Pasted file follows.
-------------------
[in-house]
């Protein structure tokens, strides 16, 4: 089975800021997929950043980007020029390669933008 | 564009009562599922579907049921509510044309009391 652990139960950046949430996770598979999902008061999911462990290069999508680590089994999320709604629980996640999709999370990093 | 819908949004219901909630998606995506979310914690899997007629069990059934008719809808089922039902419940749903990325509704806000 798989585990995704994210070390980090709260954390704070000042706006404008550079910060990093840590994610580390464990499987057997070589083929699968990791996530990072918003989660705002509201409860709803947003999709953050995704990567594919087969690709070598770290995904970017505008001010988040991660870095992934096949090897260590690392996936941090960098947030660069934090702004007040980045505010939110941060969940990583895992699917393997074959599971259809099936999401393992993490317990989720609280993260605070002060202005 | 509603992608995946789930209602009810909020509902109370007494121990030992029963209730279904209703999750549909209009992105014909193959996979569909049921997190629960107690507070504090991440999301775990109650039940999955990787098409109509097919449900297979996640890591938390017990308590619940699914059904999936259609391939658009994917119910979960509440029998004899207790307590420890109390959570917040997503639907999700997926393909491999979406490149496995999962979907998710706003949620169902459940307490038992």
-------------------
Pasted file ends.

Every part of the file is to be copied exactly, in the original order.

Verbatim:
[in-house]
């Protein structure tokens, strides 16, 4: 089975800021997929950043980007020029390669933008 | 564009009562599922579907049921509510044309009391 652990139960950046949430996770598979999902008061999911462990290069999508680590089994999320709604629980996640999709999370990093 | 819908949004219901909630998606995506979310914690899997007629069990059934008719809808089922039902419940749903990325509704806000 798989585990995704994210070390980090709260954390704070000042706006404008550079910060990093840590994610580390464990499987057997070589083929699968990791996530990072918003989660705002509201409860709803947003999709953050995704990567594919087969690709070598770290995904970017505008001010988040991660870095992934096949090897260590690392996936941090960098947030660069934090702004007040980045505010939110941060969940990583895992699917393997074959599971259809099936999401393992993490317990989720609280993260605070002060202005 | 509603992608995946789930209602009810909020509902109370007494121990030992029963209730279904209703999750549909209009992105014909193959996979569909049921997190629960107690507070504090991440999301775990109650039940999955990787098409109509097919449900297979996640890591938390017990308590619940699914059904999936259609391939658009994917119910979960509440029998004899207790307590420890109390959570917040997503639907999700997926393909491999979406490149496995999962979907998710706003949620169902459940307490038992």